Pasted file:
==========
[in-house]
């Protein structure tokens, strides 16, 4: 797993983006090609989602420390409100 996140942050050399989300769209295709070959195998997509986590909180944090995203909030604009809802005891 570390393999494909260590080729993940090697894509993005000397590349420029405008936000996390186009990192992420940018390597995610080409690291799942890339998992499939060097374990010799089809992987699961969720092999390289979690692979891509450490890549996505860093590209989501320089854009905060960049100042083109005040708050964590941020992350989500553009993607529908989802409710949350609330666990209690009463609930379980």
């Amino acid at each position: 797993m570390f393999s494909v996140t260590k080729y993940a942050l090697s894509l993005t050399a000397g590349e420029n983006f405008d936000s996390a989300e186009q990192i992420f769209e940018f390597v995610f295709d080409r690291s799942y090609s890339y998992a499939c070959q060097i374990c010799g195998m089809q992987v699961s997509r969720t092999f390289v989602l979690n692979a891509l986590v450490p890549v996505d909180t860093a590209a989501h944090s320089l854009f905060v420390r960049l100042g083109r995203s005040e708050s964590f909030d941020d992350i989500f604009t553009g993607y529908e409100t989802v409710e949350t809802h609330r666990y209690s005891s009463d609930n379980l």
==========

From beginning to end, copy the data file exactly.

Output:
[in-house]
């Protein structure tokens, strides 16, 4: 797993983006090609989602420390409100 996140942050050399989300769209295709070959195998997509986590909180944090995203909030604009809802005891 570390393999494909260590080729993940090697894509993005000397590349420029405008936000996390186009990192992420940018390597995610080409690291799942890339998992499939060097374990010799089809992987699961969720092999390289979690692979891509450490890549996505860093590209989501320089854009905060960049100042083109005040708050964590941020992350989500553009993607529908989802409710949350609330666990209690009463609930379980």
């Amino acid at each position: 797993m570390f393999s494909v996140t260590k080729y993940a942050l090697s894509l993005t050399a000397g590349e420029n983006f405008d936000s996390a989300e186009q990192i992420f769209e940018f390597v995610f295709d080409r690291s799942y090609s890339y998992a499939c070959q060097i374990c010799g195998m089809q992987v699961s997509r969720t092999f390289v989602l979690n692979a891509l986590v450490p890549v996505d909180t860093a590209a989501h944090s320089l854009f905060v420390r960049l100042g083109r995203s005040e708050s964590f909030d941020d992350i989500f604009t553009g993607y529908e409100t989802v409710e949350t809802h609330r666990y209690s005891s009463d609930n379980l």